- NASA’s Parker Solar Probe Hits 1st Deep-Space Milestones On Its Way to the Sun. In much happier news: so far, so good.
- A timescale for the origin and evolution of all of life on Earth — ScienceDaily. Can genomic information fill in the sparse early fossil record?
- The Prevalence of ‘Water Worlds’. “Water, water, every where, nor any drop (for life) to drink.”
- Backreaction: Roger Penrose still looks for evidence of universal rebirth. As Niels Bohr may have said of another, “We are all agreed that your theory is crazy. The question which divides us is whether it is crazy enough to have a chance of being correct. My own feeling is that it is not crazy enough.” Fodder for SF writers and reminiscent of Nietzsche (though this would vary rather than strictly recur) and at least the original version of one of my favorite novels, Charles Sheffield’s Between the Strokes of Night.
- The History Blog » New findings confirm temple of Artemis site. If you’re interested in Greek temples (and, after all, who isn’t?) then you might enjoy this.
- The History Blog » Gold horse head shines on public display. “Quintilius Varus, give me back my horsey!”
- Concerns Grow About Space Force Diverting Funds from Other Military Priorities. Fitting in with the Psoviet desire to have us abuse, and become estranged from, our NATO allies, they’d also love to have us waste money and bureaucratic overhead on a “Space Force” which would not increase our capabilities in space and would degrade our capabilities on Earth. As big a fan of all things “space” as I am, this obviously has no benefits for America.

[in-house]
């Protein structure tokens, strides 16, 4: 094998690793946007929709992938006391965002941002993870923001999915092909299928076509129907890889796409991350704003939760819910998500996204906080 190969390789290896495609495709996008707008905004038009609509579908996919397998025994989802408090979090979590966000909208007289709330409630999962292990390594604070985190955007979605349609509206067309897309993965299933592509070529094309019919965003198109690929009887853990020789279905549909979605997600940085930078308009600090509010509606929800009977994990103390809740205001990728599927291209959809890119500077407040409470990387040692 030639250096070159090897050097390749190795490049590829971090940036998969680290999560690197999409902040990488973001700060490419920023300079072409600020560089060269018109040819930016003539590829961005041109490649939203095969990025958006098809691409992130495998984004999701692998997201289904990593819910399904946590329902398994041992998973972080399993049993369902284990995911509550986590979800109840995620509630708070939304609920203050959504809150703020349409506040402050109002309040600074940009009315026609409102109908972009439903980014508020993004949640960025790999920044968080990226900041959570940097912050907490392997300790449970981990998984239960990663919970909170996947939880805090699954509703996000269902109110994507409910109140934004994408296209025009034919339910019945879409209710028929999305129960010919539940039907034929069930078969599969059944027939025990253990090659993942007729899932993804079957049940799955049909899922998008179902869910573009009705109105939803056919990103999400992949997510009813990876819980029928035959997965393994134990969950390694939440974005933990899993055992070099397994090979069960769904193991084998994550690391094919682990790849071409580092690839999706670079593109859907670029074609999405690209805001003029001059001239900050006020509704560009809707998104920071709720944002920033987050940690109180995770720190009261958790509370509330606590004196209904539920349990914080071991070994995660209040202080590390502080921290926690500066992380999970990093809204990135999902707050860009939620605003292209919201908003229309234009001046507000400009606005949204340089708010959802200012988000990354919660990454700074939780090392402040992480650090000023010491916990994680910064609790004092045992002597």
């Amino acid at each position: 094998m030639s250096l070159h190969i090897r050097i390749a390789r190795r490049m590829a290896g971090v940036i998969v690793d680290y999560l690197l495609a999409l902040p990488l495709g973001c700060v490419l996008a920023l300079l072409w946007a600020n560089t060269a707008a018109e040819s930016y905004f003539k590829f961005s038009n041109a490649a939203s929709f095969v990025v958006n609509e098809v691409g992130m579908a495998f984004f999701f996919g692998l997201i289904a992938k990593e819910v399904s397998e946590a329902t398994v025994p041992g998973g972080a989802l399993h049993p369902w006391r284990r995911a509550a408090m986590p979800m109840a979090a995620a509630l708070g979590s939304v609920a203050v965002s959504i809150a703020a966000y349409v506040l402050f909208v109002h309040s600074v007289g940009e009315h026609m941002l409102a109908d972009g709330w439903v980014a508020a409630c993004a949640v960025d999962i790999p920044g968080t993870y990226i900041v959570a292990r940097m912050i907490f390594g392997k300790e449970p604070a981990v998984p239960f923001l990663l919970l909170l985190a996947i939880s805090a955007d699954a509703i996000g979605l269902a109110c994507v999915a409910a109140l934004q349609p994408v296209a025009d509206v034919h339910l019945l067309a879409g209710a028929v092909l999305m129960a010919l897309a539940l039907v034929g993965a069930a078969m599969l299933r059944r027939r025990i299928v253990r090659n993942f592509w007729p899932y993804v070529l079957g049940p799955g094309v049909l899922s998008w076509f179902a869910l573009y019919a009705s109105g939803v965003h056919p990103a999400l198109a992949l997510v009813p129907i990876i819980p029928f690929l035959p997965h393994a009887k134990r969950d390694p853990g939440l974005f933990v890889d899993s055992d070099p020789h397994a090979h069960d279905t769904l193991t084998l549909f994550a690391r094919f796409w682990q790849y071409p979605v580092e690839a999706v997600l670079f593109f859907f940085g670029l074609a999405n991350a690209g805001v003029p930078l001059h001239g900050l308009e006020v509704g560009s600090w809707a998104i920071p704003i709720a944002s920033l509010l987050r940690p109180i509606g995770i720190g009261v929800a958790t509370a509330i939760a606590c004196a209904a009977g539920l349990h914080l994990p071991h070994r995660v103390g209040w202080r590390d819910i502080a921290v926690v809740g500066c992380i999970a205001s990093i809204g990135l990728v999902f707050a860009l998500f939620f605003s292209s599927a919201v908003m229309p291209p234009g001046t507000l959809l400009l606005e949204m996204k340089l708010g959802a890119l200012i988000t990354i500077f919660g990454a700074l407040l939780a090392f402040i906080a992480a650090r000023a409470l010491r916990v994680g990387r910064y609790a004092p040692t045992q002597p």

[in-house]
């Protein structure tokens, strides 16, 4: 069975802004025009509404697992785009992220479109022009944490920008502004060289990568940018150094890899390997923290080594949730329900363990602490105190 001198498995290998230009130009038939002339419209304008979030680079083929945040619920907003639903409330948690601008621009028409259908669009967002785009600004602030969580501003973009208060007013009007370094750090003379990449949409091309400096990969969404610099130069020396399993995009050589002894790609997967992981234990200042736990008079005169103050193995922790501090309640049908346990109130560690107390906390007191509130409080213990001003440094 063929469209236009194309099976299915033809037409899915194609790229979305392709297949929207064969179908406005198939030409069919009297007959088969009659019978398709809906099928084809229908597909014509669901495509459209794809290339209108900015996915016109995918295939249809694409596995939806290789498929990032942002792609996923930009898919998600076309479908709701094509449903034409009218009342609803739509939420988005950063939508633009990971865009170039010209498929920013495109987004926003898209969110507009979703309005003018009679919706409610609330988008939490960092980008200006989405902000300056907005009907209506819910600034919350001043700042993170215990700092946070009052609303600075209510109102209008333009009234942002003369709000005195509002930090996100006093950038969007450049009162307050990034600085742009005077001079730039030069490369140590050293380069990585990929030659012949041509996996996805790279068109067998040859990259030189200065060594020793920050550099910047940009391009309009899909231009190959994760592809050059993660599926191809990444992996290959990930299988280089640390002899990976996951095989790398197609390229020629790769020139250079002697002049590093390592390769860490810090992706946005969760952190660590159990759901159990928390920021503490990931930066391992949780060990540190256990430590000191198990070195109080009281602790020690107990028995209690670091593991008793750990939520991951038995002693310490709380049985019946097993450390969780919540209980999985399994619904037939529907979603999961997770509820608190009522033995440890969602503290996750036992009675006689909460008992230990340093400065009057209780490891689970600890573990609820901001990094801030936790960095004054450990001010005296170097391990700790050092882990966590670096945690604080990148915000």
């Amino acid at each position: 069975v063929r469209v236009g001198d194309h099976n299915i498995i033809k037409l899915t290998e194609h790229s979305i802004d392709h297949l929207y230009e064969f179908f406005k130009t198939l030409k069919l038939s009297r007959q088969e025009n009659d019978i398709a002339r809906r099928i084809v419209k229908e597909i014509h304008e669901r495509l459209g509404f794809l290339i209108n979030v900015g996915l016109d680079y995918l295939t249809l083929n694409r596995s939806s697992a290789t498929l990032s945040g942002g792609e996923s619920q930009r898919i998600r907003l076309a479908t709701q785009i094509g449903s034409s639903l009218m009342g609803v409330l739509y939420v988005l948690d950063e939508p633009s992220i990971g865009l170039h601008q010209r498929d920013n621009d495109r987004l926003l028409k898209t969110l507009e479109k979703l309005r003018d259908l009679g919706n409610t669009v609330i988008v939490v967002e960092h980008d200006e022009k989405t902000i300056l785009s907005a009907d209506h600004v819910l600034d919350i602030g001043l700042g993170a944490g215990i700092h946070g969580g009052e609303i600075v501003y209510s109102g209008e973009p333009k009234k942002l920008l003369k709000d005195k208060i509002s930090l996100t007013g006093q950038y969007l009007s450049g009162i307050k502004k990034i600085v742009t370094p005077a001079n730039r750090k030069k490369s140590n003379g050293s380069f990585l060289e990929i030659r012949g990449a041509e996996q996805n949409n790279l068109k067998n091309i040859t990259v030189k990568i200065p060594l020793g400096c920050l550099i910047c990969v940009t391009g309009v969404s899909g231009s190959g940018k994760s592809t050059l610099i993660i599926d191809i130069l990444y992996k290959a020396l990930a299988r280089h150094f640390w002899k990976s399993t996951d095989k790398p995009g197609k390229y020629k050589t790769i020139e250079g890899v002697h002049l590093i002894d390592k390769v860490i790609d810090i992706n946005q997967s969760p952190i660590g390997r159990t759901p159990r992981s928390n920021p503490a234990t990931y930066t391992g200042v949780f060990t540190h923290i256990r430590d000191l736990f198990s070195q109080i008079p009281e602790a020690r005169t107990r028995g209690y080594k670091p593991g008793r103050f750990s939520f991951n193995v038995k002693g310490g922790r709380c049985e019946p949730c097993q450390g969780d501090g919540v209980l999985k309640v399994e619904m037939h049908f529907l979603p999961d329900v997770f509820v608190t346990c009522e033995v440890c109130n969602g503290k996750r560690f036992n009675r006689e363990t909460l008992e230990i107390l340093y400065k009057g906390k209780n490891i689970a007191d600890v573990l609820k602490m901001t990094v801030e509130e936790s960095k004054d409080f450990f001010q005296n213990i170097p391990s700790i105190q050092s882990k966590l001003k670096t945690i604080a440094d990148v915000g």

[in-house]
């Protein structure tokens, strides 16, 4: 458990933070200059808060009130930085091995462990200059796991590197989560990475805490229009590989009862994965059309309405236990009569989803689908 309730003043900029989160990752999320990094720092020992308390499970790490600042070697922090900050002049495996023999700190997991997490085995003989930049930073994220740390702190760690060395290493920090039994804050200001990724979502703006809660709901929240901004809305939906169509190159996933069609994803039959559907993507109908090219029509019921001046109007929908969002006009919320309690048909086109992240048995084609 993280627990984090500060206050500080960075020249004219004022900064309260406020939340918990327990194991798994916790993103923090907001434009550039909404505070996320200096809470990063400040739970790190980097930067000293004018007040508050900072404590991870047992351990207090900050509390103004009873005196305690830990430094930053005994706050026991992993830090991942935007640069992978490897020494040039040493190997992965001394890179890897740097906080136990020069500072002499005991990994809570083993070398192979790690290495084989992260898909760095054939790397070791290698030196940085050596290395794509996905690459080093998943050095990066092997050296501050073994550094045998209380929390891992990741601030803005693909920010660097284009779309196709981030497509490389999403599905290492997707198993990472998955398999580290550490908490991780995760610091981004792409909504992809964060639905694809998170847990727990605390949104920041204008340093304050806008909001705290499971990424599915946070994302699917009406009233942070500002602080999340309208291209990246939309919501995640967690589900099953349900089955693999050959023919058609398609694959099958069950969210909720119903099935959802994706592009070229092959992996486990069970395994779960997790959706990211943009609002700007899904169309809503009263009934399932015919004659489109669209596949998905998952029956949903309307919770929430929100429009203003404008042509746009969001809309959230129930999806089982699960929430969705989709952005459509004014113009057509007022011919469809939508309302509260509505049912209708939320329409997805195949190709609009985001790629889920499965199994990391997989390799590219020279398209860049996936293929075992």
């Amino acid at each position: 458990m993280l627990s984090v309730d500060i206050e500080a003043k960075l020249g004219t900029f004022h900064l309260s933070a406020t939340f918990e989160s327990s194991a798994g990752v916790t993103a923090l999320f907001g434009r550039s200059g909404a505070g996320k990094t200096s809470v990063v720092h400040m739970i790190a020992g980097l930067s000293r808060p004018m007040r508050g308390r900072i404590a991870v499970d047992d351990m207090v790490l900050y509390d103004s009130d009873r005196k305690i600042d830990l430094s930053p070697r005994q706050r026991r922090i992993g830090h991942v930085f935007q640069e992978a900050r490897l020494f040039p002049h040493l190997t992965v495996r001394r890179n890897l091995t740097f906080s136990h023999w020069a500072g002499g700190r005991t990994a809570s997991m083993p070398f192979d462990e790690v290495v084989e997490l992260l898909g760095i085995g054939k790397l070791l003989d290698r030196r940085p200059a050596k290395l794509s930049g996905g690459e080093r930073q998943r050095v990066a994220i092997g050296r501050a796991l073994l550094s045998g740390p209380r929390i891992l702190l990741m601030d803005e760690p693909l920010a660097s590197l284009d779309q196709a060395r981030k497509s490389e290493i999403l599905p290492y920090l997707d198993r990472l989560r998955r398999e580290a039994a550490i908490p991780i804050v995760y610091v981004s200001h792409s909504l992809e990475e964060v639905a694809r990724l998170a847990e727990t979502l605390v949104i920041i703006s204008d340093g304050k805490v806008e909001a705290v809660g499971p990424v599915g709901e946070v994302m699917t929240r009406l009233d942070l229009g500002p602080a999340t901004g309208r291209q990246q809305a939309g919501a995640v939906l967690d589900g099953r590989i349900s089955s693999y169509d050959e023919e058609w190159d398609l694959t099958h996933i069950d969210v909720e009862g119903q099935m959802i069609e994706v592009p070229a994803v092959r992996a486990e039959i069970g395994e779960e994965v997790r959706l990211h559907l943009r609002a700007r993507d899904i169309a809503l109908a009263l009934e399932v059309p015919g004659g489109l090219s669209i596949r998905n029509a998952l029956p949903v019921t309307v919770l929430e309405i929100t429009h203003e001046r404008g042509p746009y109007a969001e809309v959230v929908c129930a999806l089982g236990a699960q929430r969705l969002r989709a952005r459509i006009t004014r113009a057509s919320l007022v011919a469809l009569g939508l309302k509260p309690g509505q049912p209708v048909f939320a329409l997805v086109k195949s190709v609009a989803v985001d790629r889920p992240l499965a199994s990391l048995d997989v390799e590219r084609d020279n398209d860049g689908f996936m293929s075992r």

- Calvin and Hobbes: Bus Stop Musings – GoComics. Forgot to post this last week. GoComics has put together another batch of C&H (and only repeated a couple from the last).
- Warner Bros.’ Three Merrie and Looney Versions of “The Three Little Pigs” | Tor.com. This is a write-up on humor, rather than humor, itself, and it’s quite a stretch for Tor.com, but it’s a great article (except for eliding how the wolf ended up in Hell—a mishap while trying to take care of the brick house) and I’ll take any opportunity to share Looney Tunes. I guess it’s actually an opporlooneytunity.
- xkcd: Dark Matter Candidates. Paint! And a great janitorial tooltip.
This came out a few days ago…